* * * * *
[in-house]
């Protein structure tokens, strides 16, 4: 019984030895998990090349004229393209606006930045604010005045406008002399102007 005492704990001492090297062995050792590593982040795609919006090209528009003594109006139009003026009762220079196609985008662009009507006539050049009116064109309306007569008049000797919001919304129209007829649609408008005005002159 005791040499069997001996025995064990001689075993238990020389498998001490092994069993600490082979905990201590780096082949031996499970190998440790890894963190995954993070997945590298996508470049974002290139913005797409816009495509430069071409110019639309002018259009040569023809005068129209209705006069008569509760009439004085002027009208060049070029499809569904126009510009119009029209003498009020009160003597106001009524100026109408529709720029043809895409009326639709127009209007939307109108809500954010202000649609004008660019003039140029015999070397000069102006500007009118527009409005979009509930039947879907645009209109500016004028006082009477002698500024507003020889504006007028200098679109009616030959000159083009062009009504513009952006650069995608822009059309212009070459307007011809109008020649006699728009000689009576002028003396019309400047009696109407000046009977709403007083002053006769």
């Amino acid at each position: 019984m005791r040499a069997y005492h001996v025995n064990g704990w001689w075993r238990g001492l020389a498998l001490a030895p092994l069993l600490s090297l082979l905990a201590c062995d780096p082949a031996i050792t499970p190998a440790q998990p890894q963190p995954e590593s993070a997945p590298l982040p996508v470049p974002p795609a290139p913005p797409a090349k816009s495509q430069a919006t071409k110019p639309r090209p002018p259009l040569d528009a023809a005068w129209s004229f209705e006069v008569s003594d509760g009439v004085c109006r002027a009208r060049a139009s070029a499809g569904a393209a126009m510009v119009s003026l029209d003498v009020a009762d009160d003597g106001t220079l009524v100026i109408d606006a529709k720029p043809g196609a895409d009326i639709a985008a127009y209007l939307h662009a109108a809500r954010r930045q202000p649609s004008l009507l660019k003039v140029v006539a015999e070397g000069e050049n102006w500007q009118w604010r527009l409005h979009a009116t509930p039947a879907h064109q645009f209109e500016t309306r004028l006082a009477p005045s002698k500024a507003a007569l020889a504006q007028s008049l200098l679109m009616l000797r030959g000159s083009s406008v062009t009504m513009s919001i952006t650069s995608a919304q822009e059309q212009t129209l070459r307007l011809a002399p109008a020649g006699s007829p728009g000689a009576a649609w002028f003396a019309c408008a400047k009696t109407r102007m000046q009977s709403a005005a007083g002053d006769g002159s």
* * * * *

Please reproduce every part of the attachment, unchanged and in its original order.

[in-house]
């Protein structure tokens, strides 16, 4: 019984030895998990090349004229393209606006930045604010005045406008002399102007 005492704990001492090297062995050792590593982040795609919006090209528009003594109006139009003026009762220079196609985008662009009507006539050049009116064109309306007569008049000797919001919304129209007829649609408008005005002159 005791040499069997001996025995064990001689075993238990020389498998001490092994069993600490082979905990201590780096082949031996499970190998440790890894963190995954993070997945590298996508470049974002290139913005797409816009495509430069071409110019639309002018259009040569023809005068129209209705006069008569509760009439004085002027009208060049070029499809569904126009510009119009029209003498009020009160003597106001009524100026109408529709720029043809895409009326639709127009209007939307109108809500954010202000649609004008660019003039140029015999070397000069102006500007009118527009409005979009509930039947879907645009209109500016004028006082009477002698500024507003020889504006007028200098679109009616030959000159083009062009009504513009952006650069995608822009059309212009070459307007011809109008020649006699728009000689009576002028003396019309400047009696109407000046009977709403007083002053006769």
């Amino acid at each position: 019984m005791r040499a069997y005492h001996v025995n064990g704990w001689w075993r238990g001492l020389a498998l001490a030895p092994l069993l600490s090297l082979l905990a201590c062995d780096p082949a031996i050792t499970p190998a440790q998990p890894q963190p995954e590593s993070a997945p590298l982040p996508v470049p974002p795609a290139p913005p797409a090349k816009s495509q430069a919006t071409k110019p639309r090209p002018p259009l040569d528009a023809a005068w129209s004229f209705e006069v008569s003594d509760g009439v004085c109006r002027a009208r060049a139009s070029a499809g569904a393209a126009m510009v119009s003026l029209d003498v009020a009762d009160d003597g106001t220079l009524v100026i109408d606006a529709k720029p043809g196609a895409d009326i639709a985008a127009y209007l939307h662009a109108a809500r954010r930045q202000p649609s004008l009507l660019k003039v140029v006539a015999e070397g000069e050049n102006w500007q009118w604010r527009l409005h979009a009116t509930p039947a879907h064109q645009f209109e500016t309306r004028l006082a009477p005045s002698k500024a507003a007569l020889a504006q007028s008049l200098l679109m009616l000797r030959g000159s083009s406008v062009t009504m513009s919001i952006t650069s995608a919304q822009e059309q212009t129209l070459r307007l011809a002399p109008a020649g006699s007829p728009g000689a009576a649609w002028f003396a019309c408008a400047k009696t109407r102007m000046q009977s709403a005005a007083g002053d006769g002159s």